Our vine plants are ordered from specialized plant nurseries.
For the last few years, we have been calling upon an external company for the plantation. New tools developed these last years allow a precise and quality work.
The whole roots of the plant are buried in the ground : regrowth rates are excellent.
The vine is a liana. It should therfore be given a "skeleton" that is able to support it and guide its growth. The purpose of trellissing is to stretch out strings between the stakes.
At the Mas d'Intras, the end stakes (at the end of the rows) are always made out of wood, which is so much prettier ! However, our central stakes are made of metal, as they are much easier to work with !
The stake guides the vine-stock upwards, to create the trellised base of the vine.
For the still fragile young vines, this prop provides :
Once the vine is sufficiently tall, we tie it to the carrying wire with the help of a tendril binder.
We leave one bud above the tie that will act as a sap-drawer and will, as it grows, strengthen the tie between the base of the vine and the wire.
Pruning helps :
To facilitate the manual pruning, we couple a pre-pruning tool to our tractor that cuts the vine shoots about 30 centimeters above the ground.
The manual pruning is done with the help of electric shears, that run on a little battery located on the vinegrower's back. According to the grape variety, it takes between 5 and 10 cuts to prune a base.
This is a job that starts as soon as the leaves start falling off, and goes on for about 4 months.
Once the pruning is over, the wires are once again streched out. The trelissing is repaired where it has given way. The quad is perfectly suited for this job, as it moves around easily from one row to the next.
However, nothing is better than a good pair of shoes to drop the tying-up wires ! We "drop" these wires by unhooking the center stakes until the vines have developed.
A vine-shoot is a non-fruit-bearing twig that grows on the base of the vine. Removing these shoots enables to :
According to the grape variety, 2 to 3 passages are necessary.
It's a long and difficult job that must be be done thouroughly in order to limit the wounds brought about the base, and guarantee the plot's good health.
From April through July, the branches grow every day. So as to not be broken by the Mistral, they must be held up. The tying-up work consists in tying the center stakes to the tying-up wires located on each side of the row.
The branches are thus kept in close ranks between the wires. This has a number of advantages :
The tip of the branches is cut by a machine coupled to the tractor.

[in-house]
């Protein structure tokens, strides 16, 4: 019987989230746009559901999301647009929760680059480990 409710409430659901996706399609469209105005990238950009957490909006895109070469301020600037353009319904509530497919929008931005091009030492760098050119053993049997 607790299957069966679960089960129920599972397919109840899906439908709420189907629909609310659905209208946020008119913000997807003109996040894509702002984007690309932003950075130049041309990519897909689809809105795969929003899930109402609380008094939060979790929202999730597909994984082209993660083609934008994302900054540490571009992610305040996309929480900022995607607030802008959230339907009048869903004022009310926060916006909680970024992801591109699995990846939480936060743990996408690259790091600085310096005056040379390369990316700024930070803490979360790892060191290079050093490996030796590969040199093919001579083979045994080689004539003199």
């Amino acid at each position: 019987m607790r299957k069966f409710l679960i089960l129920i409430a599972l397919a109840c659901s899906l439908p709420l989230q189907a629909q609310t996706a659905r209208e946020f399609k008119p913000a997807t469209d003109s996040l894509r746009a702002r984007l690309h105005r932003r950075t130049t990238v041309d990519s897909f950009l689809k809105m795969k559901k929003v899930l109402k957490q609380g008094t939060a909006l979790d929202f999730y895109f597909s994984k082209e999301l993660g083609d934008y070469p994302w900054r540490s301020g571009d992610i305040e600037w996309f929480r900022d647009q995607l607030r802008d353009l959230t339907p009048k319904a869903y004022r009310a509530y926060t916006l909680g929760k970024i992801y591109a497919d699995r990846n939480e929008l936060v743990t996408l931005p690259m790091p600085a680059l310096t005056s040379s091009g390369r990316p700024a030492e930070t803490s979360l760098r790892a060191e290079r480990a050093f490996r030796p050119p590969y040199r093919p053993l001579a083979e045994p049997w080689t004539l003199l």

Like for the removal of excess shoots, this operation must be renewned 3 to 5 times per plot, between April and July.
The grapes are too abundant for the strength of a young vine stock that is less than 6 years old. It is appropriate to cut and make the superfluous grapes fall off.
As for the older vines this limits the production, airs, and spreads out the grapes.
This is a long and difficult job, but the results are visible in terms of the vine stock's health and of the quality of the wine.
Thining out the leaves consists in removing all or a part of the vine's leaves that are located on the fruit-bearing part of the vine.
This has several purposes :
We thin out the leaves on the side of the morning sun to limit risks of burning, and to favorise the proper drying of the dew.
During the ripening, the grape's acidity decreases while the sugar level increases. This is due to the sun, and to the photosynthesis.
As harvesting time approaches, samples of the grapes are methodically removed from each plot in order to analyse the sugar and acidity contents. We keep track of the ripening 2 or 3 times a week in order to decide when the time is best for the harvest.
Harvesting a well-balanced and ripe grape at the right moment ensures a naturally stable wine.
The ripeness of the grapes and the weather conditions determine the best date to harvest the grapes.
Harvesting with a mechanical harvester is quick done, and therefore allows a more flexible use.
Bought with other winegrowers, we plan our harvests at the best possible time, and respond swiftly to the weather's whims.
A manual harvest requires rallying a team of vinegrowers at the last moment : we must be many to harvest rapidly.
This constraint is justified on some of the plots or grape varieties by the vinification process applied later on.